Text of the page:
We are excited to announce a new partnership for “No Lean Season,” a program in our Beta portfolio to reduce seasonal income insecurity. The full press release is below.  

Photo credit RDRS Bangladesh.

For Immediate Release

Evidence Action and RDRS Bangladesh announce partnership on “No Lean Season,” to reduce seasonal income insecurity.

May 9, 2016 (Washington, DC) Evidence Action, a global development organization focused on scaling rigorously-evaluated programs, and RDRS Bangladesh, a leading development organization in northern Bangladesh, today announced a four-year partnership.  

The partnership will field-test and promote ‘No Lean Season,’ an innovative anti-poverty intervention aimed at reducing seasonal income insecurity in poor rural communities. No Lean Season will reach 310,000 low-income households in Northern Bangladesh in the next four years.

Evidence Action received an $800,000 inaugural investment from Good Ventures for 2016.

“If No Lean Season delivers for poor families, it has the potential to bring tangible benefits for millions of people in the next 5 years.” says Karen Levy, Director of Global Innovation at Evidence Action.“High-quality evidence shows that No Lean Season increases household income by 86%. We’ve also measured sizable increases in caloric intake for every household member, including children. This amounts to an additional meal a day during a very vulnerable period. We have great hope that this program will prove to be effective at scale, and we are excited to work with RDRS to achieve that vision.”

No Lean Season provides a small cash subsidy to rural poor households suffering from income insecurity during the ‘lean season,’ the period before the harvest when there are few labor opportunities and severe income insecurity. This travel subsidy allows very poor households to temporarily send a family member to a larger labor market to generate income.  

Research showed significant improvements in household welfare (including improvements to consumption and nutrition) for the recipients of the travel subsidy, an effect that held even in subsequent years. The intervention’s impacts were assessed by several randomized controlled trials led by Dr. Mushfiq Mobarak, Professor of Economics at Yale University, and Innovations by Poverty Action, an organization that conducts gold-standard impact evaluations. The research was funded by the International Growth Centre (IGC). Dr. Mobarak is an advisor to the program.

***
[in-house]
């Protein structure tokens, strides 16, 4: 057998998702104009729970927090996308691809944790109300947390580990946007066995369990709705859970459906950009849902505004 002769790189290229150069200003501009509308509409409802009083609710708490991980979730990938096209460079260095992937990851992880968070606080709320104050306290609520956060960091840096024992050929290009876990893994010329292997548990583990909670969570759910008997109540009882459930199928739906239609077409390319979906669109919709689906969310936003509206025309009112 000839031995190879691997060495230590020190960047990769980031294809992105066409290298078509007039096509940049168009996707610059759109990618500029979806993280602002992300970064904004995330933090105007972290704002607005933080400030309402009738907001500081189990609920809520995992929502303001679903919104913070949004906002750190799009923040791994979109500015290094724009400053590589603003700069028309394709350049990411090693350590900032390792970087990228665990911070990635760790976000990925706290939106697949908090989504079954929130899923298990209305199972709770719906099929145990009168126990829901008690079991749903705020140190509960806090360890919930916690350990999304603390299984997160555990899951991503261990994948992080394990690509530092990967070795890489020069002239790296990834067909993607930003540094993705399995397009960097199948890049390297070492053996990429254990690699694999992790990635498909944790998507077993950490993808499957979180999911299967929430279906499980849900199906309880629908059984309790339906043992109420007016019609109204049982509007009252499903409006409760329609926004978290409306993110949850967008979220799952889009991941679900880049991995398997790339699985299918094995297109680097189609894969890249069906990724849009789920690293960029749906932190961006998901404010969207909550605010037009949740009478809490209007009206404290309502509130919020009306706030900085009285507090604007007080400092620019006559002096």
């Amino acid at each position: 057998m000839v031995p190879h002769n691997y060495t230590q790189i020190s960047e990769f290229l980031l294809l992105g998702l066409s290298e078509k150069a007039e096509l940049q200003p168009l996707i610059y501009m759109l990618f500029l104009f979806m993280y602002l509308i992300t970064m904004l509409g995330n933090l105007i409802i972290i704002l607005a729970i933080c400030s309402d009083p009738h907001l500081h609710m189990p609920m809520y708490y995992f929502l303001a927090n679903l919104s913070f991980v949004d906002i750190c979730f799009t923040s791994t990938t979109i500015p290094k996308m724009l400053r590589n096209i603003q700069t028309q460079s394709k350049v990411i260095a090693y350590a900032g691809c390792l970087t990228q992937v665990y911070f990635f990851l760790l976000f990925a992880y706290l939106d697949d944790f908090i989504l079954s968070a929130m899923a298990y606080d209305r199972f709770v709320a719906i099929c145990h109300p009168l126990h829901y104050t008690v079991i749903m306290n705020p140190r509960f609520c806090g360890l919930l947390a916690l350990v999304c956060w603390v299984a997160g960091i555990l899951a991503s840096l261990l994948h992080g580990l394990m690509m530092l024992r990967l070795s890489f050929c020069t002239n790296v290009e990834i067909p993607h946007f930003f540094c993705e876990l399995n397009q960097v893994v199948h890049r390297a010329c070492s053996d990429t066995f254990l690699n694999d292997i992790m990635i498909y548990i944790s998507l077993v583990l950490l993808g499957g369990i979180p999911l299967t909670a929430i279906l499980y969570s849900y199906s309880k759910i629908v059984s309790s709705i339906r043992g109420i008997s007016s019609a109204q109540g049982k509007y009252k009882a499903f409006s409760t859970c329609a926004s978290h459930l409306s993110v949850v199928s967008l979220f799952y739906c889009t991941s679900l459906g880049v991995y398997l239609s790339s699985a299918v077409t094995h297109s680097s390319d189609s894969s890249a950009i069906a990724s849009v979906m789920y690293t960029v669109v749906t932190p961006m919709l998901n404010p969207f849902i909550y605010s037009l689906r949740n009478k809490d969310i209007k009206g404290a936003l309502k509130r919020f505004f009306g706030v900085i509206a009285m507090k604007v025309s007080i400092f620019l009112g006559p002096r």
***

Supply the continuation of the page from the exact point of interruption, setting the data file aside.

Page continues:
The Copenhagen Consensus recently called No Lean Season one of the top “Smarter Solutions for Bangladesh.”

Seasonal income insecurity is an important dimension of poverty in many parts of the world, affecting about 300 million people globally, where seasonal food insecurity is common for landless poor people. Moving temporarily to a different labor market allows individuals to bridge this jobless period and earn needed income.  


About Evidence Action

Evidence Action, a Washington DC-based organization, scales proven development solutions to benefit millions of people affected by poverty. Evidence Action implements cost-effective interventions whose efficacy is backed by substantial rigorous evidence. It currently runs the Deworm the World Initiative and Dispensers for Safe Water, interventions that benefit a combined 320 million people. Its Beta program evaluates and tests promising interventions targeting poor households for their suitability to scale.

About RDRS

RDRS is a local Bangladeshi organization with more than 40 years of experience working with the rural poor in the economically vulnerable Northern region of the country. RDRS promotes meaningful political, social, and economic empowerment, quality of life, justice, and a sustainable environment for the poor and marginalized. The organization is currently operating in 13 districts, serving close from 2 million participants.

About No Lean Season

  • Provides a small ($13-19) cash travel subsidy that affords poor rural households to send a member to a larger labor market.

  • Addresses seasonal income insecurity, an issue affecting 300 million poor people globally.

  • Repeated randomized controlled trials showed significant benefits for program recipients: Increased income by 86% in the 2014 trial, increased caloric intake of households by 758 calories per person per day (or almost one extra meal per person per day) in the 2008 trial.

  • 25% of recipients also re-migrate the following year even without an additional subsidy, making this a highly leveraged intervention.

  • Targets 310,000 households in the next four years in Northern Bangladesh in partnership with RDRS, a large Bangladeshi organization focused on rural poverty.  

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